T-6A INSTRUMENT NAVIGATION
Monitor the station identifier to ensure continuous signal integrity.
5. Confirm the correct source for the bearing pointer and CDI. Navigation information is
reliable only when:
The warning indicator (red X) is not displayed.
The NAVAID identifier is received.
The aircraft is in within the usable range of the equipment.
Twist the proper course into the CDI.
7. Update Navigation. Ensure the present heading falls between the head of the bearing
pointer and the desired radial. Then use the "pencil-method" to further refine the aircraft track
toward the fix.
Establish the fix with the greater distance (20 NM) at the edge of the compass card on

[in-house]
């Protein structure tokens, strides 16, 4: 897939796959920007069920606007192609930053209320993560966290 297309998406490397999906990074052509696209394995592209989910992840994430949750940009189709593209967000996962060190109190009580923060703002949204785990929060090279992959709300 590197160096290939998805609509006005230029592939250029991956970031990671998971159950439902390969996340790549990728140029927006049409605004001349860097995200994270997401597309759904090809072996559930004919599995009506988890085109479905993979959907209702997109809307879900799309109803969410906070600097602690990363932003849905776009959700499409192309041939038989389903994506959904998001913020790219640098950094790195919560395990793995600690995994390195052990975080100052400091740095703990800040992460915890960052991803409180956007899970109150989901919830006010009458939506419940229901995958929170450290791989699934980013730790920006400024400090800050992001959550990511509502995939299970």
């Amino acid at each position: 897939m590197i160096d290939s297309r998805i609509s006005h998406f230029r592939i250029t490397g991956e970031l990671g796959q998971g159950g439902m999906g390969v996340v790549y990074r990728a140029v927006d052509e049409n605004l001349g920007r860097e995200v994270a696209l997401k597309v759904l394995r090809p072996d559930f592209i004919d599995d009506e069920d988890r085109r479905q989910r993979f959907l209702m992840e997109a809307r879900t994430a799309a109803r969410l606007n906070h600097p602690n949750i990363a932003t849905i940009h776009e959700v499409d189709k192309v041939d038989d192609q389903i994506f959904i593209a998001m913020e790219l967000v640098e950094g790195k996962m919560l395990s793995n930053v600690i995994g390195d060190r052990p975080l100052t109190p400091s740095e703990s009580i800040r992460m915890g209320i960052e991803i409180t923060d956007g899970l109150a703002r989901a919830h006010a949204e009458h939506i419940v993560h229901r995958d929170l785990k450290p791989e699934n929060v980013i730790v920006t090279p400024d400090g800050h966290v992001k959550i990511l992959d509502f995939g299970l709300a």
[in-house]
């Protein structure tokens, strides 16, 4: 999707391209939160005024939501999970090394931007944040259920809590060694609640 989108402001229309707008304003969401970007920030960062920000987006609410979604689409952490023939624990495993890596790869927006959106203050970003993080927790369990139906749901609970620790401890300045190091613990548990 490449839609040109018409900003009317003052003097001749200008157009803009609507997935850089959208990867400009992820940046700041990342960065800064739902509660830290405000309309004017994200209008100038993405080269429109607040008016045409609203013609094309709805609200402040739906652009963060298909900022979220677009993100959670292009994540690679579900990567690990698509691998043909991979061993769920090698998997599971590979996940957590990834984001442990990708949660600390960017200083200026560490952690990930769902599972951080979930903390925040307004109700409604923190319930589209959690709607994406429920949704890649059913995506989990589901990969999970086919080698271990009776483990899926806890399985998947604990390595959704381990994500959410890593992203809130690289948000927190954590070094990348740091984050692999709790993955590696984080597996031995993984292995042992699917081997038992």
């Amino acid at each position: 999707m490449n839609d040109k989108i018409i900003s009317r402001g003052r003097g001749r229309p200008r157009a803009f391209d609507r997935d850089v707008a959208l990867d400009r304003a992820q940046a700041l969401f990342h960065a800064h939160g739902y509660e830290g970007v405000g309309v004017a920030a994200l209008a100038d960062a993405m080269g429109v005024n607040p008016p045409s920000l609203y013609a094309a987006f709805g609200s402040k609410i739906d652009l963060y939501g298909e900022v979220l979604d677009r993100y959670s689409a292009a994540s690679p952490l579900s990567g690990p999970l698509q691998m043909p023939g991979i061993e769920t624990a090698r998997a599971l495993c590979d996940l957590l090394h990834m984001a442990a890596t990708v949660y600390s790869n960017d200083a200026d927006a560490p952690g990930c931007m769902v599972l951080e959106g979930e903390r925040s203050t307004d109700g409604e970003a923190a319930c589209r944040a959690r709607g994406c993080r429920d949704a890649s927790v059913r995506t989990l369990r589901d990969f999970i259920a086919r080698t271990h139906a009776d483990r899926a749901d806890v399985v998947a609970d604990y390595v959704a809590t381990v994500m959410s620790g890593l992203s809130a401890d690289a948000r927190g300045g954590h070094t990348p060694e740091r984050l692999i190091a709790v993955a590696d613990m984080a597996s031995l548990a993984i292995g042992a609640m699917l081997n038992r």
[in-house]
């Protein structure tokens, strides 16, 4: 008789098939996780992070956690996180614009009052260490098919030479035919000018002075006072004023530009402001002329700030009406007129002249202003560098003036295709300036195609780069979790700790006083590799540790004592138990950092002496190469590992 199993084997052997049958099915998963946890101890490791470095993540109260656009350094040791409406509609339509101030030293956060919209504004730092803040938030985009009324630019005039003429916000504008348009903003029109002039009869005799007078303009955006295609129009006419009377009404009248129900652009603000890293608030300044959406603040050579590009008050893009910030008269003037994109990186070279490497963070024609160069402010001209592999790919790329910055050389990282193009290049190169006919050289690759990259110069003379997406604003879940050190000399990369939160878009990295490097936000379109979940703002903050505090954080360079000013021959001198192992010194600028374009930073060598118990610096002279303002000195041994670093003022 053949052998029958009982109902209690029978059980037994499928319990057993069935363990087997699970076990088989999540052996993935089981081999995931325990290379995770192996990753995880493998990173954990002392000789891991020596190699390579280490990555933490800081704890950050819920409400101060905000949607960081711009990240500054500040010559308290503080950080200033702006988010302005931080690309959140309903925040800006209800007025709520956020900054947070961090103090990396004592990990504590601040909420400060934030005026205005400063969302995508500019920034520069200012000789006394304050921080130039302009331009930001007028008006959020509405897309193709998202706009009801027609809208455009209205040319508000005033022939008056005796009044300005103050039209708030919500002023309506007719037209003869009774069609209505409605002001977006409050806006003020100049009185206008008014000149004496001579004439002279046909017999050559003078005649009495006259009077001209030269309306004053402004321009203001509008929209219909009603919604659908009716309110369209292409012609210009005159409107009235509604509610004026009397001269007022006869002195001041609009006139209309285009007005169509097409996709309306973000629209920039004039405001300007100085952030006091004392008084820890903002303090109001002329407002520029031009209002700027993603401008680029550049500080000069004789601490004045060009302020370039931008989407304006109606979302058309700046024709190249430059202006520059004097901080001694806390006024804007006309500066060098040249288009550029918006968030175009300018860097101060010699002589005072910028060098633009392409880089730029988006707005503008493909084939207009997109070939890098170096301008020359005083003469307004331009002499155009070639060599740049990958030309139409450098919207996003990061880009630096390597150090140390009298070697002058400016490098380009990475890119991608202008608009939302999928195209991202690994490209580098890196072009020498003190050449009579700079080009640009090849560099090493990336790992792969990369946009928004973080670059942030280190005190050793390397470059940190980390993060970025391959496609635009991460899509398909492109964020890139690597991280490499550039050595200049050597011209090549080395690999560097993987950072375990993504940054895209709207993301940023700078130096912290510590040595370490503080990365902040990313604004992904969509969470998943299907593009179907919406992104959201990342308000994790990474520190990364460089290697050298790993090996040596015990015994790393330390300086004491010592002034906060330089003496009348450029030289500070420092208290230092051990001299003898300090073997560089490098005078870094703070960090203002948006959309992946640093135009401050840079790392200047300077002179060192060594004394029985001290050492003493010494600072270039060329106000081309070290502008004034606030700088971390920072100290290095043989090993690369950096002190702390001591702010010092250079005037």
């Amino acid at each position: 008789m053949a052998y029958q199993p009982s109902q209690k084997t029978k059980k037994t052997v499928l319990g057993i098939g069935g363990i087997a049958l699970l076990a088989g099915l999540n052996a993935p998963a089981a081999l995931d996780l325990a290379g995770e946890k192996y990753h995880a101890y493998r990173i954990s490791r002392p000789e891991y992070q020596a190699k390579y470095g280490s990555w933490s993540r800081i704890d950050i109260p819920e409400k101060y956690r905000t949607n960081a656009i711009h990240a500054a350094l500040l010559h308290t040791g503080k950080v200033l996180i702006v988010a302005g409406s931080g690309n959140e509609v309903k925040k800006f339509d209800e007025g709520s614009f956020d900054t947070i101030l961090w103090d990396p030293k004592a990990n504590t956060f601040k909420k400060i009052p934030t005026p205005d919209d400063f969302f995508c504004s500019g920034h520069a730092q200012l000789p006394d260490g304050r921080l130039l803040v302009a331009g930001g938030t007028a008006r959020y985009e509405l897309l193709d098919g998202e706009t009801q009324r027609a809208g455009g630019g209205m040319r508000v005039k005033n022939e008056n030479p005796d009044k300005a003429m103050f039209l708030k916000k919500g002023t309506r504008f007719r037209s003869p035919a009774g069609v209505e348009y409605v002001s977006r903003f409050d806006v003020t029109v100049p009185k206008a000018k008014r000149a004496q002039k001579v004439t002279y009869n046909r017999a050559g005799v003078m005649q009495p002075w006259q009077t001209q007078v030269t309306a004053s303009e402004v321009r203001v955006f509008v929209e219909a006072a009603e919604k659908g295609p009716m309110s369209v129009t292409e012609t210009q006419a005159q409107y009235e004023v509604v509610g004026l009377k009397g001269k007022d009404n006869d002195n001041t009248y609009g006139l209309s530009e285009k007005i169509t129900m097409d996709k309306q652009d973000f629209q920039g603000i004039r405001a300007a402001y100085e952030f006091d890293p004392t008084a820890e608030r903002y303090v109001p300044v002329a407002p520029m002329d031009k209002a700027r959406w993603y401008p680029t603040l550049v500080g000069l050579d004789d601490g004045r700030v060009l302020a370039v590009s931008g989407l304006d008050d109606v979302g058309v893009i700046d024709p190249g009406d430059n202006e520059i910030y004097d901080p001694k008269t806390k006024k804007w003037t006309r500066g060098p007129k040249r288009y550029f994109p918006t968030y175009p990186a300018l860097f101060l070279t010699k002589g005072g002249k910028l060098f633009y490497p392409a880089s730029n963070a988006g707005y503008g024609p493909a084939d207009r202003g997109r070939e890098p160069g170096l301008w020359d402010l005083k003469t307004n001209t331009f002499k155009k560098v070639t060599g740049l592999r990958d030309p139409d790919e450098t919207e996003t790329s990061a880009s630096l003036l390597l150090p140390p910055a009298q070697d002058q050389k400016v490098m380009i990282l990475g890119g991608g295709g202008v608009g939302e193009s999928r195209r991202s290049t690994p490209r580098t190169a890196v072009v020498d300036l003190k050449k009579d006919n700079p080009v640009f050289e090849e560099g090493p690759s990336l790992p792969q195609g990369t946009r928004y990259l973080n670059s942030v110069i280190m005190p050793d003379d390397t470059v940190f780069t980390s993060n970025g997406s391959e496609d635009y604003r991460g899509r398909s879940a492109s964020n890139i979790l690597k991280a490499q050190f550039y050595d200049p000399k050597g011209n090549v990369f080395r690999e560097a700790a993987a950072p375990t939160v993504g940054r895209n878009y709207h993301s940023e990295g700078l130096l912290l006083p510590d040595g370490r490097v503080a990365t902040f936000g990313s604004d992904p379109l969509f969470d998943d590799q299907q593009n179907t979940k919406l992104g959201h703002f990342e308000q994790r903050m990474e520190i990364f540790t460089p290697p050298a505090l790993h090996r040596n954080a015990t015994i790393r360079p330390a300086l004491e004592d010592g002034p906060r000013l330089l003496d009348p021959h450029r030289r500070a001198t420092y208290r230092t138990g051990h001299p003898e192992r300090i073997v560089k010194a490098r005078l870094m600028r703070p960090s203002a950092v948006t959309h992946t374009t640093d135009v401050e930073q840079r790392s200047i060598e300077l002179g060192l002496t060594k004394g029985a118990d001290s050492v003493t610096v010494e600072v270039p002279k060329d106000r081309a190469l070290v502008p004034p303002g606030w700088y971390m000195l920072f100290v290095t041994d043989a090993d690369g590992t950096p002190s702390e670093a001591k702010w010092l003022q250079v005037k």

its radial (180°).
Establish the remaining fix (090° radial/10 NM) along its radial at a proportionate
distance from the center of the card (halfway).
Draw an imaginary line with the aid of a pencil or finger (no other straight edge aid is
authorized in the cockpit) from the aircraft's present position through the next fix
(Figure 4-9). Move the "line" to the center of the card. Now read the no-wind
heading to the desired fix (approximately 030° in this case). Be aware, the taper of
the pencil point and thickness of the pencil will induce a slight heading error.
The time required to proceed to the new fix can be derived by
estimating the length of the "line" between the two fixes and using
the scale already determined as the distance to the outer edge of the
compass card (in this case about 25 miles). Divide the distance by
the GS in miles per minute to determine the time enroute and the
ETA to the new fix.
4-26 INSTRUMENT NAVIGATION